I am telling you this because I have been on both sides of the fence. I have been both a target and a bully. Understand that there is something seriously wrong with anyone who has to resort to bullying to feel good about themselves. If you have to look down on someone and mistreat them by pointing out their misfortunes or less than desirable qualities, the real problem is within yourself. You’re only trying to hide your own imperfections by highlighting the flaws of another person.

One doesn’t achieve real confidence by resorting to these harmful and temporary fixes. Real security flows continuously and is steady. It oozes from every fiber of your being naturally and effortlessly. Authentic confidence is unshakeable!

It is quiet, and there is no need to boast. There is no need to cause psychological, physical, emotional or spiritual harm to another human being to achieve it. It is still there but obscured- hidden because some creep from the past has wounded you so severely that you have suppressed it out of fear. I believe that each one of us is born with confidence and a heart of gold. Yet over time, our environments, circumstances, and sadly, the people in our lives can slowly chip away and erode the natural confidence and goodness we were born with.

After being hurt for so long, we withdraw from others and put up a barrier. We turn cold and begin to harden ourselves to numb feelings of rejection and the pain that comes with it. Before long, we regard the feelings and suffering of others with indifference. We don’t give a crap about anyone, how they feel or what they think, sometimes even the people who love us. We no longer have any respect for others, much less ourselves. Lastly, we come to that evil place where schadenfreude takes hold, and we secretly or openly, take pleasure in seeing others, especially those we despise, suffer.

I can say this because I was there. I allowed my bullies to change me from a caring, loving child to an evil, spiteful teenager. I had become this person my parents never taught me to be. I was angry, full of bitterness and spite because of the horrible way others had treated me. I went from being friendly and accepting of everyone, regardless of what they had, to this cruel, cold, heartless human being who picked out the imperfections of others and used them to degrade them.

How had I learned to be so cold, calculating and heartless? My bullies had taught me. From my cruel and narcissistic classmates, I learned how to bully and degrade with stealth and precision. They had taught me by doing the same to me. I learned from them how to be meticulous and cunning with my taunts.

I used to get my kicks out of seeing others’ friendships and relationships end. At different times in high school, I would instigate fights between other people, then stand back and watch proudly what I, at the time, referred to as my handiwork. I enjoyed watching the two girls that I had very stealthily turned against one another, duke it out between themselves, laughing inside while making sure to cover up my bursting gratification with a false look of concern.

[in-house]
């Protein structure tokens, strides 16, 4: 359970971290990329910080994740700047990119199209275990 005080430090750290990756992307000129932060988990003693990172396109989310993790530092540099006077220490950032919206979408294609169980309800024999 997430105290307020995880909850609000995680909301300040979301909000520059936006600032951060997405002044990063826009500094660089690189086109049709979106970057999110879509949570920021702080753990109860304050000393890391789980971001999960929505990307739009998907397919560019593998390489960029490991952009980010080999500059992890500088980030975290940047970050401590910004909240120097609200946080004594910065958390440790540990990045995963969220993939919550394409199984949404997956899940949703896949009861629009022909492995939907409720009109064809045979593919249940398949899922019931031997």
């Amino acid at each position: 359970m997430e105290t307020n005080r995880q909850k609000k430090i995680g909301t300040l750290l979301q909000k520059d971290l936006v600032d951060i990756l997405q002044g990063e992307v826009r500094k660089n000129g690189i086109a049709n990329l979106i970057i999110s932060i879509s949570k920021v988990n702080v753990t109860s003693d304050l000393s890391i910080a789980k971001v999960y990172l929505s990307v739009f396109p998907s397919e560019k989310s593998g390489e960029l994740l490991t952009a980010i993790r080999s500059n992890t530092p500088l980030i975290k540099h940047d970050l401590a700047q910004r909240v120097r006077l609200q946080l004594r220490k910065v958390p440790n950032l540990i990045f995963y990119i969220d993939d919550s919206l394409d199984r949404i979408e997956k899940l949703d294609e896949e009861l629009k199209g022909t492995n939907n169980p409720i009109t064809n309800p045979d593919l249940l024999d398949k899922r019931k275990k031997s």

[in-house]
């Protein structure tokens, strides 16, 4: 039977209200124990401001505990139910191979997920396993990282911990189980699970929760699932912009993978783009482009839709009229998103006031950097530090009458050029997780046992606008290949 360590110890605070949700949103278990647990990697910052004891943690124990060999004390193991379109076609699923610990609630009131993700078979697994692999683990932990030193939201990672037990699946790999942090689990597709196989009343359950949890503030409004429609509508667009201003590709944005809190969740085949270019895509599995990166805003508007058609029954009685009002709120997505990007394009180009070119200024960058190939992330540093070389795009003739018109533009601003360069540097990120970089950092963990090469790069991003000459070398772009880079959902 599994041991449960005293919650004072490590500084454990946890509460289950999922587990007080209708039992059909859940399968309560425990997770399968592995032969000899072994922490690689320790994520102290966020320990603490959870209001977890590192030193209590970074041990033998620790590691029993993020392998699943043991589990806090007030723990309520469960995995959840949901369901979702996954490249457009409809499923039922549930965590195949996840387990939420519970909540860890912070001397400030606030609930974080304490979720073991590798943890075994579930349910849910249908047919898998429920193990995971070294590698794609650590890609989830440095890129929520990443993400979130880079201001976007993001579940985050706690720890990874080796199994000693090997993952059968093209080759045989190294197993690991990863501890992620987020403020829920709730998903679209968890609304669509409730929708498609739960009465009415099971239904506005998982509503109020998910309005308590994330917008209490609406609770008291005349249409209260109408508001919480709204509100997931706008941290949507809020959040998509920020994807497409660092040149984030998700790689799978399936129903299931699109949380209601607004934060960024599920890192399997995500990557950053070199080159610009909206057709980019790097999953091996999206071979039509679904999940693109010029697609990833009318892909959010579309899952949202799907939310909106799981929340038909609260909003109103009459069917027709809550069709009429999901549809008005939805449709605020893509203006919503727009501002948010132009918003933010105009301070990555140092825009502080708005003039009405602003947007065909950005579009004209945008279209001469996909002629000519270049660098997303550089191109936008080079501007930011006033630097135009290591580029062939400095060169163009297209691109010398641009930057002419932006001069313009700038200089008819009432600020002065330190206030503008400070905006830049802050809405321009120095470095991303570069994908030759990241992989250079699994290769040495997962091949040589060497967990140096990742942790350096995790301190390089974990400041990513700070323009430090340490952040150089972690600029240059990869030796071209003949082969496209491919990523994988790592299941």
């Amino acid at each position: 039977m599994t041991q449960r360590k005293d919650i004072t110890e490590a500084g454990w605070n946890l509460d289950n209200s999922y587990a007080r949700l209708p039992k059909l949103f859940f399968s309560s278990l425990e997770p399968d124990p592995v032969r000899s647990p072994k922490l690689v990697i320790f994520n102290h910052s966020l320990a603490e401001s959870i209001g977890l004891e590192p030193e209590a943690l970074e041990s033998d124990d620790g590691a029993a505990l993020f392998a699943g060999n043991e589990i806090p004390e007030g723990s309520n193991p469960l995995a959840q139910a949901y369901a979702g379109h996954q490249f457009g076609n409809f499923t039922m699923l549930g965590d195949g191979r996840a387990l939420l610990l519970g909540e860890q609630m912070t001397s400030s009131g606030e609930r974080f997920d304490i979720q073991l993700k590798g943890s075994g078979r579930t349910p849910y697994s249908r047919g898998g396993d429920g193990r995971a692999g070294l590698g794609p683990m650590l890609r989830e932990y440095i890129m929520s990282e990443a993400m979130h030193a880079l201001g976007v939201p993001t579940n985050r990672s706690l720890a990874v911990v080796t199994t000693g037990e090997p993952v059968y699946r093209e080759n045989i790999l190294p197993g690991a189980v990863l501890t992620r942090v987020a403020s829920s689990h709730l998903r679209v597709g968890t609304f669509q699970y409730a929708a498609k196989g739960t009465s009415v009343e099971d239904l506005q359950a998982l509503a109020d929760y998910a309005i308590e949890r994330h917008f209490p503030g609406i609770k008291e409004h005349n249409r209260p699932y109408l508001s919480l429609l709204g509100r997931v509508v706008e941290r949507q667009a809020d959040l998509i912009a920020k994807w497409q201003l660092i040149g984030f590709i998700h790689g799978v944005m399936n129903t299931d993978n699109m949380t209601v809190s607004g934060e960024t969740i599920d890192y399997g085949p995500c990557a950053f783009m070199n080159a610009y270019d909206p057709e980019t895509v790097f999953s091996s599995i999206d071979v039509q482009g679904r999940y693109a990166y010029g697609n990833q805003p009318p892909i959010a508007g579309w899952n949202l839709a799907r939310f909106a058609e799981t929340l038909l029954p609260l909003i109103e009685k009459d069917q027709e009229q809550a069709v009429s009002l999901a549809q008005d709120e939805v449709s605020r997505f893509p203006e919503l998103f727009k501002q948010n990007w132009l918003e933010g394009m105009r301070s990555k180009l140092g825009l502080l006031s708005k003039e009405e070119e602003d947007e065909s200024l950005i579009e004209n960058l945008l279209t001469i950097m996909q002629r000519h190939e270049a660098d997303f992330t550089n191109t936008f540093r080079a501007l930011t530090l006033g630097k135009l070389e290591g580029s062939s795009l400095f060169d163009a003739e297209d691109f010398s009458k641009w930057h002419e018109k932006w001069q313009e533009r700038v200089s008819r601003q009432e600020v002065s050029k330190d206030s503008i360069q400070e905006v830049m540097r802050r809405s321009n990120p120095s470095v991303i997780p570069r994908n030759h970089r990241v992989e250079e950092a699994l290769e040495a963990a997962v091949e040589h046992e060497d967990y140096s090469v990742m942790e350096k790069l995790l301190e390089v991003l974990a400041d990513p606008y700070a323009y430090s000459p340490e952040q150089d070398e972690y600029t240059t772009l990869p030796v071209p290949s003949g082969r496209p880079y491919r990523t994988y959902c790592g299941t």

And why did I do this? Because I had no real friendships myself and was jealous of other girls’ friendships. I wanted to destroy those friendships to feel like I was not the only one. I tried to inflict pain on them because I was suffering. And it would feel so much better to have someone else suffering along with me than to suffer alone. Because I was miserable, I wanted someone else to be unhappy too.

I was in a very dark place then, but I am happy to say that I have managed to dig myself out of that hole, and now that I am wiser, no one will ever again put me back in that place, EVER! Also, I now enjoy seeing others happy and fulfilled.

You do not have to do what I did and change your personality to survive. You don’t need to become evil and spiteful like your bullies. It’s not necessary to inflict chaos in the lives of others to feel better about yourself. There are better ways to feel good and to be happy.

Instead of bullying the bully, continue to be yourself. Kill them with kindness or come back at them with something funny to throw him off-kilter. It will take the wind out of their sales because they cannot shake you. Even better, you will feel better about yourself in the long run, just knowing that you did not have to turn into some venomous snake to survive, and the confidence that you get from this will be authentic and long-lasting. Whereas, the power you get from bullying others will always be superficial and short-lived. As a result, you will be on a constant search for flaws and fodder to use against people to feel better. You will also search for a backup victim in case your usual target is not available. Take it from someone who has lived it, this is exhausting and is certainly no way to live.